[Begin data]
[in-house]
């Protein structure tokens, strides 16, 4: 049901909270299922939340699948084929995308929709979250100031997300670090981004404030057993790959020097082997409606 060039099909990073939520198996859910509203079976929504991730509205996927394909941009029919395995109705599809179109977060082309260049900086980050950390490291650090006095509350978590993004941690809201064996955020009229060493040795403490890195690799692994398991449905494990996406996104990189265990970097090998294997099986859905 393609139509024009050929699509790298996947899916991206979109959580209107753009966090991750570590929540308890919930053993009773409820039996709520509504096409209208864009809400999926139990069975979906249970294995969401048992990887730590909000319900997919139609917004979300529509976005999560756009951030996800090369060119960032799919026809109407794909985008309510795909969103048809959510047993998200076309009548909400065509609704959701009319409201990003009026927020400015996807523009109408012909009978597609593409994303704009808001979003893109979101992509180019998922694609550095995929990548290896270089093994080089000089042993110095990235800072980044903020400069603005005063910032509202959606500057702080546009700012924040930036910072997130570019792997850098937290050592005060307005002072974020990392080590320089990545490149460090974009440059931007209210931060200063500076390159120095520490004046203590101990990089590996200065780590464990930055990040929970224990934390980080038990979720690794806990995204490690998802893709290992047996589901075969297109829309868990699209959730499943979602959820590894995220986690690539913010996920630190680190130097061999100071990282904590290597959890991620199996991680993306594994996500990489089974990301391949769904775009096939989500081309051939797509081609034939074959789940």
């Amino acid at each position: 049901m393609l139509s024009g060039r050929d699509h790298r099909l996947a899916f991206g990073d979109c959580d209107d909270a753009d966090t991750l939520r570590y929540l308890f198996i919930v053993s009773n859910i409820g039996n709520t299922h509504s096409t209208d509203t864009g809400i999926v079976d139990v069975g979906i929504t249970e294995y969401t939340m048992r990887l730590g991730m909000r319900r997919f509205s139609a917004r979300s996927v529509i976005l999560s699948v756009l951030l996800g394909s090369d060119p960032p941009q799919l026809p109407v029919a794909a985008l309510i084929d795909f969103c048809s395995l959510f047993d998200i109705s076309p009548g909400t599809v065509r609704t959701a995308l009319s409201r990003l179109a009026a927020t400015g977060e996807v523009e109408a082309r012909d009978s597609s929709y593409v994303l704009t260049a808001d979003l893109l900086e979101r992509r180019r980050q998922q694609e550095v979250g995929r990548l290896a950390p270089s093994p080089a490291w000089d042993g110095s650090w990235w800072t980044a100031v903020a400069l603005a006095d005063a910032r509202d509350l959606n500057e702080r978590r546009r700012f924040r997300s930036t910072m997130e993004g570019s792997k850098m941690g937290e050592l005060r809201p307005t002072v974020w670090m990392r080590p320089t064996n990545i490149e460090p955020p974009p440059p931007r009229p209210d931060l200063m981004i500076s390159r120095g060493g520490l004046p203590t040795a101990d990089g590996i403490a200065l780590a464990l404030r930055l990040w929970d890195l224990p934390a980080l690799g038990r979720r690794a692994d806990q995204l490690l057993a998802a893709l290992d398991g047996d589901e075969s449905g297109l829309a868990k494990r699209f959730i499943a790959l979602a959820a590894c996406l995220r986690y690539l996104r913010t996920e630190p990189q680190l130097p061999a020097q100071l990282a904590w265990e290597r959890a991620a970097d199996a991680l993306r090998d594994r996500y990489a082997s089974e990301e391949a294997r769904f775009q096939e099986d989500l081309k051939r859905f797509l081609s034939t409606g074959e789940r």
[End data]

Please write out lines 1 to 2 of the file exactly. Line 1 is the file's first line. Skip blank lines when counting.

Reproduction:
[in-house]
């Protein structure tokens, strides 16, 4: 049901909270299922939340699948084929995308929709979250100031997300670090981004404030057993790959020097082997409606 060039099909990073939520198996859910509203079976929504991730509205996927394909941009029919395995109705599809179109977060082309260049900086980050950390490291650090006095509350978590993004941690809201064996955020009229060493040795403490890195690799692994398991449905494990996406996104990189265990970097090998294997099986859905 393609139509024009050929699509790298996947899916991206979109959580209107753009966090991750570590929540308890919930053993009773409820039996709520509504096409209208864009809400999926139990069975979906249970294995969401048992990887730590909000319900997919139609917004979300529509976005999560756009951030996800090369060119960032799919026809109407794909985008309510795909969103048809959510047993998200076309009548909400065509609704959701009319409201990003009026927020400015996807523009109408012909009978597609593409994303704009808001979003893109979101992509180019998922694609550095995929990548290896270089093994080089000089042993110095990235800072980044903020400069603005005063910032509202959606500057702080546009700012924040930036910072997130570019792997850098937290050592005060307005002072974020990392080590320089990545490149460090974009440059931007209210931060200063500076390159120095520490004046203590101990990089590996200065780590464990930055990040929970224990934390980080038990979720690794806990995204490690998802893709290992047996589901075969297109829309868990699209959730499943979602959820590894995220986690690539913010996920630190680190130097061999100071990282904590290597959890991620199996991680993306594994996500990489089974990301391949769904775009096939989500081309051939797509081609034939074959789940």